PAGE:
Cemeteries of the Great War by Sir Edwin Lutyens 10.08.11

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How does a nation bury over 1 million of its dead? That question faced the Imperial War Graves Commission and its architects in 1918, as the First World War came to an end. It was a question that went to the heart of European culture. But this moment of memorialising for all time the victims of the war also happened when architecture was on the cusp of the great change brought by modernism. The resulting work, consisting of 967 cemeteries in Belgium and France, 
is one of the epic feats of architecture and landscape in the history of the continent, done against a political background so charged that it's astonishing that it happened at all, let alone with such remarkable sobriety and beauty.

Jeroen Geurst's book, Cemeteries of the Great War by Sir Edwin Lutyens, documents in unprecedented detail the 140 cemeteries designed by Lutyens, in drawings, photographs and short commentaries. There's no justification in the book as to why Geurst, a partner of Geurst & Schulze Architects and associate professor at TU Delft in the Netherlands, chose to focus on Lutyens' work exclusively. It would seem to be a matter of taste: Geurst clearly thinks that the cemeteries realised by Lutyens and his assistants are the greater architectural achievements, and he's probably right.

But it is also a matter of giving the book some limits. The four architects (Lutyens, Charles Holden, Reginald Blomfield and Lutyens' nemesis Herbert Baker) who worked on the cemeteries used standard components and obeyed the same rules, but the great achievement, which Geurst continually points out, was the subtlety of each cemetery's individual relationship with its site and the graves it accommodates. Geurst's work of observing, recording and making correspondences between these 140 sites took 10 years, and the precision of his observations shows an intense, first-hand engagement.

Geurst is at his most comfortable when dissecting the cemeteries, and breaking them down into their constituent parts. Chapter headings like "The Graves" and "The Greenery" give you an idea of how this works, and make you pity his wife, who, Geurst says in the introduction, spent holidays visiting cemetery after cemetery. His close attention to detail, though, leads to some real insights. One of my favourites was his casual observation of how coping stones and steps are used to mediate topography and to create a relationship between materials and between the cemetery and surrounding landscape. The principal image of the cemeteries in my mind's eye has always been long, low brick and stone walls with white stone copings – Geurst's obsessive photography shows you why that visual language is so powerful.

But however talented Geurst is as an observer, he is no historian. The narrative sections at the beginning of the book feel like they were written in chunks over a long period of time: they are repetitive and, because of the portentous use of the present tense, needlessly confusing. It suffers badly in comparison to Gavin Stamp's masterful The Memorial to the Missing of the Somme (Profile Books, 2007). Geurst's narrative is indebted to Stamp's, but inferior, often unsourced and offering nothing new. If you want the final word on how Lutyens' work on the cemeteries played out against a background of national and international politics, his family life and his philosophical and religious thinking, read Stamp's book.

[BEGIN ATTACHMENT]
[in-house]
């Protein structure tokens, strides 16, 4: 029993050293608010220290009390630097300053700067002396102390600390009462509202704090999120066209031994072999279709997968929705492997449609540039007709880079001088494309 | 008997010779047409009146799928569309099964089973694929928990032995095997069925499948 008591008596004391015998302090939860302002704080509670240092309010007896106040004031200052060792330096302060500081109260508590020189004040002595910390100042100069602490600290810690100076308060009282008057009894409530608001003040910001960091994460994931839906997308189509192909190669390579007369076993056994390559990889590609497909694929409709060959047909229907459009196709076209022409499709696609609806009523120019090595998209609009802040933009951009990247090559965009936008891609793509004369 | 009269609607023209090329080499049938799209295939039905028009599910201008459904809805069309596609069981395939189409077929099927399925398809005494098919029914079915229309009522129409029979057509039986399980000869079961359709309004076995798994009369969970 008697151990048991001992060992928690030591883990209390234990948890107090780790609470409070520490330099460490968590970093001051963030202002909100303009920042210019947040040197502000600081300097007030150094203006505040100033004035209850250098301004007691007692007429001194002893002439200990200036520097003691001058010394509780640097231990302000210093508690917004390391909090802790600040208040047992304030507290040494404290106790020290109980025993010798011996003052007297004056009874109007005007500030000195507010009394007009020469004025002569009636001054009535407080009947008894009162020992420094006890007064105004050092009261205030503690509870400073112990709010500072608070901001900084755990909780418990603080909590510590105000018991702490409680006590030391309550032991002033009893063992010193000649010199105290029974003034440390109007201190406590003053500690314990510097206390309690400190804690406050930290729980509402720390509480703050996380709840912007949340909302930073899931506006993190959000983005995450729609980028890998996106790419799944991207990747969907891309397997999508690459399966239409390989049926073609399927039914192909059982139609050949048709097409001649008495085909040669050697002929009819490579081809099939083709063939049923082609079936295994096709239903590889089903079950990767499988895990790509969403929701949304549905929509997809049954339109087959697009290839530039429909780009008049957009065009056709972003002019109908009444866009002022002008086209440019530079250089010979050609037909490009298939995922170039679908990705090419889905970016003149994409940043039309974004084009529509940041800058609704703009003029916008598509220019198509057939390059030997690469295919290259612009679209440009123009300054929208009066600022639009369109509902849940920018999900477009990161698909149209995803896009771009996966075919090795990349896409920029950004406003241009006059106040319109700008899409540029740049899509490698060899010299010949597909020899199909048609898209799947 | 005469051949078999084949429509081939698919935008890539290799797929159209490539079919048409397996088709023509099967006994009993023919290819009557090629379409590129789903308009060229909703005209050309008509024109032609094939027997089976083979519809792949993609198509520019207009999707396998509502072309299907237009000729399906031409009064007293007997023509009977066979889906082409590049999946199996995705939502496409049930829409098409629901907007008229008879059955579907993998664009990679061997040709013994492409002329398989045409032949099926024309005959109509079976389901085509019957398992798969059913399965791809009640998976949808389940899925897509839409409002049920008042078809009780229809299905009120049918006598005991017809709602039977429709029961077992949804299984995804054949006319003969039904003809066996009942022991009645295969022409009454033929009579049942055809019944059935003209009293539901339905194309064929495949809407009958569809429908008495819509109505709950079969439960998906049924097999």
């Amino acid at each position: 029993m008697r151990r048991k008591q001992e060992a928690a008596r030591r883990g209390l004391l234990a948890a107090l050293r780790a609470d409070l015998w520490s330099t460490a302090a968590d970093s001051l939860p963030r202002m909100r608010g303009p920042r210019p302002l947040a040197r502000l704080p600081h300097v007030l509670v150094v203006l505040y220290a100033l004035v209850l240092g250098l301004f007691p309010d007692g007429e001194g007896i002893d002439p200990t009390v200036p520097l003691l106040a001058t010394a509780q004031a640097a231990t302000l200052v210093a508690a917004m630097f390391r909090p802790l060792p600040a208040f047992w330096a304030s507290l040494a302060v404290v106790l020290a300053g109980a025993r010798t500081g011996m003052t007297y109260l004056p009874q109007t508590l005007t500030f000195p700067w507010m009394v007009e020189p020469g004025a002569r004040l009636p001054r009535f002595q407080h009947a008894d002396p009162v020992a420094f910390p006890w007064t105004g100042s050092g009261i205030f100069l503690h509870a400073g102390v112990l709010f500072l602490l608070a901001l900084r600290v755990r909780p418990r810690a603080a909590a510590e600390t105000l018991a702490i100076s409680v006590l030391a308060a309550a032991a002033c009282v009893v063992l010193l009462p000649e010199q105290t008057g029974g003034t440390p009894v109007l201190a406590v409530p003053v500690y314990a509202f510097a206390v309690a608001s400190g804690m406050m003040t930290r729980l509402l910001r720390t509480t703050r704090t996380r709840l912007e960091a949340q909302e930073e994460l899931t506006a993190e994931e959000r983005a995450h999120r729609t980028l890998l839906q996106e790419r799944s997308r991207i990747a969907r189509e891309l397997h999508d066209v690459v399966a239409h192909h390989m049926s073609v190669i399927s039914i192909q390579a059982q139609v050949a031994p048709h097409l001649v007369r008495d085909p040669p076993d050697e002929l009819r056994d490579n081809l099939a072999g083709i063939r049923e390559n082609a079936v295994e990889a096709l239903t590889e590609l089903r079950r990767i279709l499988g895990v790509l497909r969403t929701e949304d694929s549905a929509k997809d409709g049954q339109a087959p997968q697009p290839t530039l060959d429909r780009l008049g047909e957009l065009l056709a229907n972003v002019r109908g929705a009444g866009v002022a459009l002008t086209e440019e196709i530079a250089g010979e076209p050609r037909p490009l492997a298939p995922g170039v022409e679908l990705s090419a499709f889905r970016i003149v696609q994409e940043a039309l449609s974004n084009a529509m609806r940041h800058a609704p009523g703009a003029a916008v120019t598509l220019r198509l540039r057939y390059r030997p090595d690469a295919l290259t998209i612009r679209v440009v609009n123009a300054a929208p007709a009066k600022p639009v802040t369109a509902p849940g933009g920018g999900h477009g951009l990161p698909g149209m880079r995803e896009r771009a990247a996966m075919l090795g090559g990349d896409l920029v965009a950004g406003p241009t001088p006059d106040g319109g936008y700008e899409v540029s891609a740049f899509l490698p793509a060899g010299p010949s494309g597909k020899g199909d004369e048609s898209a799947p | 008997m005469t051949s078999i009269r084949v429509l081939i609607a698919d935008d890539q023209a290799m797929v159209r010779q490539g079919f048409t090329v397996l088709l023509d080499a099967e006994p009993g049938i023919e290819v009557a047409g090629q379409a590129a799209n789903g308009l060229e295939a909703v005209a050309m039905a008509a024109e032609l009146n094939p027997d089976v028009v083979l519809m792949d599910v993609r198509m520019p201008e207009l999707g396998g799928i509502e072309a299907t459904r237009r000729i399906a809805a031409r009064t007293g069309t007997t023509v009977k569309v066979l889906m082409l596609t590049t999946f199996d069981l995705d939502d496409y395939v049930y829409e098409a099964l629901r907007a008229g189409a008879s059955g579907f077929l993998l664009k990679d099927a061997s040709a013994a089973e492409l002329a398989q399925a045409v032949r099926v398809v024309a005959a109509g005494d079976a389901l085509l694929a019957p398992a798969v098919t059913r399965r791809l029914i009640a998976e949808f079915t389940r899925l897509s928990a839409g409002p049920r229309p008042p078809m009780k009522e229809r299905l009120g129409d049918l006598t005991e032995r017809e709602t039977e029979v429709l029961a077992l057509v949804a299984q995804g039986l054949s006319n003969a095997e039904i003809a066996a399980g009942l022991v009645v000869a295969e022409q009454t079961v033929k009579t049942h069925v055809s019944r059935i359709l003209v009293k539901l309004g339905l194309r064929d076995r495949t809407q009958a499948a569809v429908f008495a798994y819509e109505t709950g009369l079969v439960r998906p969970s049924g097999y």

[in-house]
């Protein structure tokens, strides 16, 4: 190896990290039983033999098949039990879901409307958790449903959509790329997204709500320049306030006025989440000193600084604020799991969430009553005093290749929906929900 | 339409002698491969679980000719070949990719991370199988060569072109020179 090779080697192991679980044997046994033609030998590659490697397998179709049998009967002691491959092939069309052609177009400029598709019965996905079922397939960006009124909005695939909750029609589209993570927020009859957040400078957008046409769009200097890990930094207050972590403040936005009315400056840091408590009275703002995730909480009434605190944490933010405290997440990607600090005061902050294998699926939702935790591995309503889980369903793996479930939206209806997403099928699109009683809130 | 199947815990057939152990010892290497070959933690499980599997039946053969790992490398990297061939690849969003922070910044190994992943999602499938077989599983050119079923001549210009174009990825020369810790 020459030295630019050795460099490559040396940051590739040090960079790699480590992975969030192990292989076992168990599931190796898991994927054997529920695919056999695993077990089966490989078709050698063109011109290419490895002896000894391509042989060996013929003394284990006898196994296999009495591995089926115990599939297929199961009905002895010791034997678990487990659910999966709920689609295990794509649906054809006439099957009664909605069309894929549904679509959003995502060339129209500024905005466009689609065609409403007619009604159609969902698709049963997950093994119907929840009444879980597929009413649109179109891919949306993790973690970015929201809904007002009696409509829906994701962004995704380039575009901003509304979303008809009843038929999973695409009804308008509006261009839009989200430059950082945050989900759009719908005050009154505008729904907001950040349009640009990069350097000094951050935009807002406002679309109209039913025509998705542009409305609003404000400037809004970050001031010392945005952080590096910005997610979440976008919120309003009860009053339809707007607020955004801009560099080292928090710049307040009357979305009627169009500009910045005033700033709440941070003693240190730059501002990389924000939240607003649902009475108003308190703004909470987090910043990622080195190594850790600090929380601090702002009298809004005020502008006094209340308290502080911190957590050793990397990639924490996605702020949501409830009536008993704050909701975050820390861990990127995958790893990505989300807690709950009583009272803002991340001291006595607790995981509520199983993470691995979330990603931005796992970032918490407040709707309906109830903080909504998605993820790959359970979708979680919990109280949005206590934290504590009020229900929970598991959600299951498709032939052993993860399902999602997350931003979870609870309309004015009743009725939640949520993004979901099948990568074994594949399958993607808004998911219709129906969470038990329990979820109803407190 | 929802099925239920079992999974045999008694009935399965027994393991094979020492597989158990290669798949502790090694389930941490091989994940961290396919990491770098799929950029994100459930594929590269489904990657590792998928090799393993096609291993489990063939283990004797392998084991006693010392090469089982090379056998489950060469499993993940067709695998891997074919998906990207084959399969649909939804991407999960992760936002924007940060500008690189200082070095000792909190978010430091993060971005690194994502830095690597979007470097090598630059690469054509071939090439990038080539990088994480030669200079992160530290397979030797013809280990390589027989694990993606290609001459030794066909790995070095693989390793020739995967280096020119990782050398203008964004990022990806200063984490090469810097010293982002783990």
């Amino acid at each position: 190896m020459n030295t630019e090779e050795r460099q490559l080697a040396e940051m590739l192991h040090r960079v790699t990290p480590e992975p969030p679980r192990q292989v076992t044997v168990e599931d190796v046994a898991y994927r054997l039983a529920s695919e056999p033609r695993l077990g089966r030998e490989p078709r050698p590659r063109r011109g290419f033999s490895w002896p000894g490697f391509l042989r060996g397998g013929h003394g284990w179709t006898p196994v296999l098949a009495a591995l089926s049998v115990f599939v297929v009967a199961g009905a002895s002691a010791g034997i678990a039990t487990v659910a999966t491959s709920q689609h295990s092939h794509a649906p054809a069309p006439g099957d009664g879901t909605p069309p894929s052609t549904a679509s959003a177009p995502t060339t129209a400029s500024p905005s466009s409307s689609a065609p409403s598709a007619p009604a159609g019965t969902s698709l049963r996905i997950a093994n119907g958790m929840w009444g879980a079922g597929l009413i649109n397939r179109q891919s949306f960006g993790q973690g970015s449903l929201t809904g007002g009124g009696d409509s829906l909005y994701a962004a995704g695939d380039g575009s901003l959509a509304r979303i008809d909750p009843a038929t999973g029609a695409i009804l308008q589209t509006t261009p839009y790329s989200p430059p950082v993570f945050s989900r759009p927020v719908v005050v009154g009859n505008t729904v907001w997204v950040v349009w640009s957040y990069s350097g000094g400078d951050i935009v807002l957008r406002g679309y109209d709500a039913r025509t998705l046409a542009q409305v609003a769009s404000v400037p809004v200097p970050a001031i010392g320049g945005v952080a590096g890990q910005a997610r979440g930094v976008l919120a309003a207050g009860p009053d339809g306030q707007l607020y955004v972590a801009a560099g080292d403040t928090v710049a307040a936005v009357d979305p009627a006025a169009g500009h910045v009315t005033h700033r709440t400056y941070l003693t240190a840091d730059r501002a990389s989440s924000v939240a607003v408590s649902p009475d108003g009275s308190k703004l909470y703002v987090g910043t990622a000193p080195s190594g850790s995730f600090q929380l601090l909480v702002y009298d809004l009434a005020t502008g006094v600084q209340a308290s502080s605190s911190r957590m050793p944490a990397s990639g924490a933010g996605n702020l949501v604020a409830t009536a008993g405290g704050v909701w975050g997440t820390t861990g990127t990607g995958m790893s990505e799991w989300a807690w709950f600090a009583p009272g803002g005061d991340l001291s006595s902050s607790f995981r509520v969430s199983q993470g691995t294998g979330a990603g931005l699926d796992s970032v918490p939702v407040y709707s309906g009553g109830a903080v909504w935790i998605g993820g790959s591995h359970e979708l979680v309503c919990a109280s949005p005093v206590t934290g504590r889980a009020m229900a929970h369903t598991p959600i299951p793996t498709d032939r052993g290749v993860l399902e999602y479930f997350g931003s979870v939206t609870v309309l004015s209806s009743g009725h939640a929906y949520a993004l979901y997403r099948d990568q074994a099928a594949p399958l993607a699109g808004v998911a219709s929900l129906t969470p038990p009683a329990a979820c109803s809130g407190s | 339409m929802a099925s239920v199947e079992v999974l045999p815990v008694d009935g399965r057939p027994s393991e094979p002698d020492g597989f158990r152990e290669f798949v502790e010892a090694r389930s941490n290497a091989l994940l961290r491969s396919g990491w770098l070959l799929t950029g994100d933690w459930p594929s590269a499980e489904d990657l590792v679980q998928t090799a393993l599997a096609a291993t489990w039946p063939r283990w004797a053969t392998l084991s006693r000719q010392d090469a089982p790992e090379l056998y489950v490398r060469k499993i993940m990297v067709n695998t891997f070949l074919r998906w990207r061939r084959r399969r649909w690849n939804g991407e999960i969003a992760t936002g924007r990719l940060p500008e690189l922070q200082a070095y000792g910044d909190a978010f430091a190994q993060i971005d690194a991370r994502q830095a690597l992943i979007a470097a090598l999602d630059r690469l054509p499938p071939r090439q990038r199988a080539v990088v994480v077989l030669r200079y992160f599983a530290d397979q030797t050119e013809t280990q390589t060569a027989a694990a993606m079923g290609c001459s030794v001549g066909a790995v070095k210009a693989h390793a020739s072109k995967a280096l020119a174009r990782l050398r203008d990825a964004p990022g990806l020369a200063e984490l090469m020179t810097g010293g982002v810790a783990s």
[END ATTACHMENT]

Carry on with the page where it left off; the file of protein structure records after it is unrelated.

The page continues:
This one, with its studious, serious serifs, has a kind of jargony vagueness in the text that is intensely irritating and at odds with the visual presentation. I'm aware that I read it in translation, but Geurst desperately needed a better editor.

But, let's face it, this is a book aimed at architects, and most of them won't read the text at all. The huge value of the book is to take seriously an overlooked chapter of 20th-century British architectural history, and expose it to a thorough taxonomy. I'm sure it will prompt many trips to these sites, and perhaps among those visitors will be someone who can tell us why Lutyens' work is so important. It will take more than a dissection, though. Lutyens' understanding of his art, the ritual meanings of death and burial, and the unprecedented scale of the event he was commemorating merit an accompanying, philosophical work to bring them to light.

Cemeteries of the Great War by Sir Edwin Lutyens by Jeroen Geurst. 010 Publishers. €39.50

 

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Cemeteries of the Great War by Sir Edwin Lutyens

 

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Kieran Long

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Geurst clearly thinks that the cemeteries realised by Lutyens are the greater architectural achievements, and he's probably right

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